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This paper contains 6 questions, and you should attempt all questions required for the course you are applying for.

  • Q1 is for ALL APPLICANTS.
  • Q2 is for ALL APPLICANTS.
  • Q3 is for ALL APPLICANTS.
  • Q4 is for Oxford applicants in Mathematics / Mathematics & Statistics / Mathematics & Philosophy, OR those not applying to Oxford, ONLY.
  • Q5 is for ALL APPLICANTS.
  • Q6 is for Oxford applicants in Computer Science / Mathematics & Computer Science / Computer Science & Philosophy ONLY.

Question 1 is a multiple-choice question with ten parts. Each part is worth 4 marks. Marks are given solely for correct answers, but any rough working should be shown in the space provided in the answer booklet.


Questions 2-6 require extended responses. Each question is worth 15 marks.


Navigate between the questions using [ Next button image ] and [ Back button image ] buttons. You can access the questions in any order. Answer the questions in the answer booklet provided to you. Complete your personal details in BLOCK CAPITALS in the answer booklet. Use a BLACK PEN.


Calculators are not permitted.


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QUESTION 1 Answered

For ALL APPLICANTS.

A.   How many real solutions x are there to the equation x|x| + 1 = 3|x|?
  1. 0,
  2. 1,
  3. 2,
  4. 3,
  5. 4.
[Note that |x| is equal to x if x ≥ 0, and equal to − x otherwise.]



B.   One hundred circles all share the same centre, and they are named C1, C2, C3, and so on up to C100. For each whole number n between 1 and 99 inclusive, a tangent to circle Cn crosses circle Cn+1 at two points that are separated by a distance of 2. Given that C1 has radius 1, it follows that the radius of C100 is
  1. 1,
  2. 2,
  3. 10,
  4. 10,
  5. 100.


C.   The equation x2 − 4kx + y2 − 4y + 8= k3  − k is the equation of a circle
  1. for all real values of k.
  2. if and only if either −4 < k < −1 or k > 1.
  3. if and only if k > 1.
  4. if and only if k < −1.
  5. if and only if either −1 < k < 0 or k > 1.


D.   A sequence has a0 = 3, and then for n ≥ 1 the sequence satisfies an = 8(an-1)4. The value of a10 is
  1. 2(220)3
    ,
  2. 6(220)3
    ,
  3. 3(220)2
    ,
  4. 18(220)2
    ,
  5. 6(220)2
    .


E.   If the expression ( x + 1 + 1x )4 is fully expanded term-by-term and like terms are collected together, there is one term which is independent of x. The value of this term is
  1. 10,
  2. 14,
  3. 19,
  4. 51,
  5. 81.


F.   Given that sin(5θ) = 5sinθ - 20(sinθ)3 + 16(sinθ)5 for all real θ, it follows that the value of sin(72) is
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G.   For all real n, it is the case that n4 + 1 = (n2 + 2n + 1)(n22n + 1). From this we may deduce that n4 + 4 is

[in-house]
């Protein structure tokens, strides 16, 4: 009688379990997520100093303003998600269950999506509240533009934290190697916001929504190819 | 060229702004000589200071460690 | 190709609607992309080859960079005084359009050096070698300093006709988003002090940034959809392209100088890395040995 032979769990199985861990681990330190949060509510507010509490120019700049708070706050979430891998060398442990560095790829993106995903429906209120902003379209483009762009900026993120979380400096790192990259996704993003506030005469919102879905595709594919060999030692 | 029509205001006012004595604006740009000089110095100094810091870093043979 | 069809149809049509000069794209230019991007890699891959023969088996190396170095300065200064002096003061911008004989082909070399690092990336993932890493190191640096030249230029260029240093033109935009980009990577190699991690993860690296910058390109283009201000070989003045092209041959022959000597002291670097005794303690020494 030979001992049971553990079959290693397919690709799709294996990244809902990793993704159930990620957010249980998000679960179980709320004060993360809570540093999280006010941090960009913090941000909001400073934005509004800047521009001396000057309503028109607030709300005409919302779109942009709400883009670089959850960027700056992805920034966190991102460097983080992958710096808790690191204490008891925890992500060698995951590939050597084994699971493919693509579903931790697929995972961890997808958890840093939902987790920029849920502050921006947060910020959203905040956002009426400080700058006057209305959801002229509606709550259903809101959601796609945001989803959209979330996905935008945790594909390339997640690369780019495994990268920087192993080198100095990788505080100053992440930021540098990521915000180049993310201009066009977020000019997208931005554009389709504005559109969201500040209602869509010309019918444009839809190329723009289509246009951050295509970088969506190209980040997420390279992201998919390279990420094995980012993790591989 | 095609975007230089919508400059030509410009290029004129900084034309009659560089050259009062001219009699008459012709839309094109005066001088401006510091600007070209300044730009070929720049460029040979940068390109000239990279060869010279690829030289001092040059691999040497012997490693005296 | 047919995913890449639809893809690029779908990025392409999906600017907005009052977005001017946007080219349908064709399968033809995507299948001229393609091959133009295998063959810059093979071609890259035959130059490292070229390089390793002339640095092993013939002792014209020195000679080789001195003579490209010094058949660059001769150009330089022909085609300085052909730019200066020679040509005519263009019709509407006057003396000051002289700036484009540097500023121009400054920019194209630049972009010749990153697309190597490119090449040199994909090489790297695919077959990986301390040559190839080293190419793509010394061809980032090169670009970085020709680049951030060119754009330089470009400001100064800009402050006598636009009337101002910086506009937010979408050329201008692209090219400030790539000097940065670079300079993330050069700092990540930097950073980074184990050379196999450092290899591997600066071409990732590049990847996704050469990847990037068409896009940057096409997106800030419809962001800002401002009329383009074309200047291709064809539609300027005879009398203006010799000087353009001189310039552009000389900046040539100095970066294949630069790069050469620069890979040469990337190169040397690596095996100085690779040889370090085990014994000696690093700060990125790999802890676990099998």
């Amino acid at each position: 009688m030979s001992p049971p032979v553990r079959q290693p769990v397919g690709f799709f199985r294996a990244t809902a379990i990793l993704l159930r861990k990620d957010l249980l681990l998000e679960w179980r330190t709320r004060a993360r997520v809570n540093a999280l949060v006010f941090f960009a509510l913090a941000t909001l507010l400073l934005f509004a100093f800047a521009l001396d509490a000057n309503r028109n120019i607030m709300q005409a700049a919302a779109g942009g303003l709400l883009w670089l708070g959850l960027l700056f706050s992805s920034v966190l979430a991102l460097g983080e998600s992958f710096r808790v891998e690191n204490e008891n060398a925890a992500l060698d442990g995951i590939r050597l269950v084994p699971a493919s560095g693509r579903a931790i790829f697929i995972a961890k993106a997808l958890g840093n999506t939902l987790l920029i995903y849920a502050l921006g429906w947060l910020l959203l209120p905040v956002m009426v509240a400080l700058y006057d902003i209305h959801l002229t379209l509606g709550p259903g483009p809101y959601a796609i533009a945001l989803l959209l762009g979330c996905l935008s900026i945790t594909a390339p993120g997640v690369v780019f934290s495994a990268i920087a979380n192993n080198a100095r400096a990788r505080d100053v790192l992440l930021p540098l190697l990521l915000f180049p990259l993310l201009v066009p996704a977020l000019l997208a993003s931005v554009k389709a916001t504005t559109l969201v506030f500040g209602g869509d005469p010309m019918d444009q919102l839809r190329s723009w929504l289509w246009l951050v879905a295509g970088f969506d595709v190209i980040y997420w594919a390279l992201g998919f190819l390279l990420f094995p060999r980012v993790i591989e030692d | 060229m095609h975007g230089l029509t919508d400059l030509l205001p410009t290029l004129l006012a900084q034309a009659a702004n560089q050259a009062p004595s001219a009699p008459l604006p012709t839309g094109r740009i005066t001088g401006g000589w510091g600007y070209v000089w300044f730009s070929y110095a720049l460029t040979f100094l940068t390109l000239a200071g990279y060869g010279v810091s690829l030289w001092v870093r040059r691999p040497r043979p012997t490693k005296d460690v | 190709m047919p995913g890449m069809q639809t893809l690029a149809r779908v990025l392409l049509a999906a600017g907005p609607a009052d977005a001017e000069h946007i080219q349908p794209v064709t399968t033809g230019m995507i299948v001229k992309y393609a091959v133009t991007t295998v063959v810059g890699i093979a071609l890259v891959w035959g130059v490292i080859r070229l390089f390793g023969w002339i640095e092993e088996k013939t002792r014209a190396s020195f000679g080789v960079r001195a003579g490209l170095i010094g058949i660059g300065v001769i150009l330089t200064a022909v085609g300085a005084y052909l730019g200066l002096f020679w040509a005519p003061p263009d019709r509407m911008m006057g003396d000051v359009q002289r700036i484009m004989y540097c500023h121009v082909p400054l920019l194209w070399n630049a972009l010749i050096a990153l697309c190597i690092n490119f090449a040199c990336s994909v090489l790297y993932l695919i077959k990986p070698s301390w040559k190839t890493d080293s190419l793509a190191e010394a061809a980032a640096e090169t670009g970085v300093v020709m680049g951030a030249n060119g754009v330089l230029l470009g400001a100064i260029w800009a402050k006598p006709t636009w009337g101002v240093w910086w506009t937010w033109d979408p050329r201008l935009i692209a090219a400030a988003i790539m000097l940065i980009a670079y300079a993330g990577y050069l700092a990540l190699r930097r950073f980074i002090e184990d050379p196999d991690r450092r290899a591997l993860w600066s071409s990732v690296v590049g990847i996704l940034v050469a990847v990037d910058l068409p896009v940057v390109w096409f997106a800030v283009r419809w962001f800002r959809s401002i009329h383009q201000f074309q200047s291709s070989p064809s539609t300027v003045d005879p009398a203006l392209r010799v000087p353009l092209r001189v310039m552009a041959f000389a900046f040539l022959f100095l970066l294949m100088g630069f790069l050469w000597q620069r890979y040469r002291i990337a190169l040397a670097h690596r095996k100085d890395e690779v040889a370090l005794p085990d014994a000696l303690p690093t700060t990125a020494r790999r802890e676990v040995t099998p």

1. never a prime number for any positive whole number n.
  2. a prime number for exactly one positive whole number n.
  3. a prime number for exactly two positive whole numbers n.
  4. a prime number for exactly three positive whole numbers n.
  5. a prime number for exactly four positive whole numbers n.



H.   How many real solutions x are there to the following equation? log2(2x3 + 7x2 + 2x + 3) = 3log2(x + 1) + 1
  1. 0,
  2. 1,
  3. 2,
  4. 3,
  5. 4.


I.   Alice and Bob each toss five fair coins (each coin lands on either heads or tails, with equal probability and with each outcome independent of each other). Alice wins if strictly more of her coins land on heads than Bob’s coins do, and we call the probability of this event p1. The game is a draw if the same number of coins land on heads for each of Alice and Bob, and we call the probability of this event p2. Which of the following is correct?
  1. p1 = 193512 and p2 = 63256
  2. p1 = 201512 and p2 = 55256
  3. p1 = 243512 and p2 = 13256
  4. p1 = 247512 and p2 = 9256
  5. p1 = 13 and p2 = 13


J.   The real numbers m and c are such that the equation x2 + (mx + c)2 = 1 has a repeated root x, and also the equation (x − 3)2 + (mx + c − 1)2 = 1 has a repeated root x (which is not necessarily the same value of x as the root of the first equation). How many possibilities are there for the line y = mx + c?
  1. 0,
  2. 1,
  3. 2,
  4. 3,
  5. 4.

QUESTION 2 Answered

For ALL APPLICANTS.

i)  Suppose x, y, and z are whole numbers such that x2 − 19y2 = z. Show that for any such x, y and z, it is true that

(x2 + Ny2)2 − 19(2xy)2 = z2
where N is a particular whole number which you should determine.

ii)  Find z if x = 13 and y = 3. Hence find a pair of whole numbers (x, y) with x2 − 19y2 = 4 and with x > 2.

iii)  Hence find a pair of positive whole numbers (x,y) with x2 − 19y2 = 1 and with x > 1.

Is your solution the only such pair of positive whole numbers (x, y) ? Justify your answer.


iv)  Prove that there are no whole number solutions (x, y) to x2 −25y2 = 1 with x > 1.

v)  Find a pair of positive whole numbers (x, y) with x2 − 17y2 = 1 and with x > 1.

QUESTION 3 Answered

For ALL APPLICANTS.

i)  Sketch y = (x2 −1)n for n = 2 and for n = 3 on the same axes, labelling any points that lie on both curves, or that lie on either the x-axis or the y-axis.

ii)  Without calculating the integral explicitly, explain why there is no positive value of a such that a0(x2 − 1)n dx = 0 if n is even.

If n > 0 is odd we will write n = 2m − 1 and define am > 0 to be the positive real number that satisfies am0(x2 − 1)2m−1 dx = 0, if such a number exists.

iii)  Explain why such a number am exists for each whole number m ≥ 1

iv)  Find a1.

v)  Prove that 2 < a2 < 3

vi)  Without calculating further integrals, find the approximate value of am when m is a very large positive whole number. You may use without proof the fact that 20(x2 − 1)2m−1 dx < 0 for any sufficiently large whole number m.

QUESTION 4 Answered

For Oxford applicants in Mathematics / Mathematics & Statistics / Mathematics & Philosophy, OR those not applying to Oxford, ONLY.

i)  Sketch the graph of y = x
x4
for x ≥ 0, and find the coordinates of the turning point.


ii)  Describe in words how the graph of y = 4x + 1 − x − 1 for x ≥ −
14
is related to the graph that you sketched in part (i). Write down the coordinates of the turning point of this new graph.


Point A is at (−1, 0) and point B is at (1, 0). Curve C is defined to be all points P that satisfy the equation
| AP | × | BP | = 1, that is; the distance from P to A, multiplied by the distance from P to B, is 1.


iii)  Find all points that lie on both the x-axis and also on the curve C.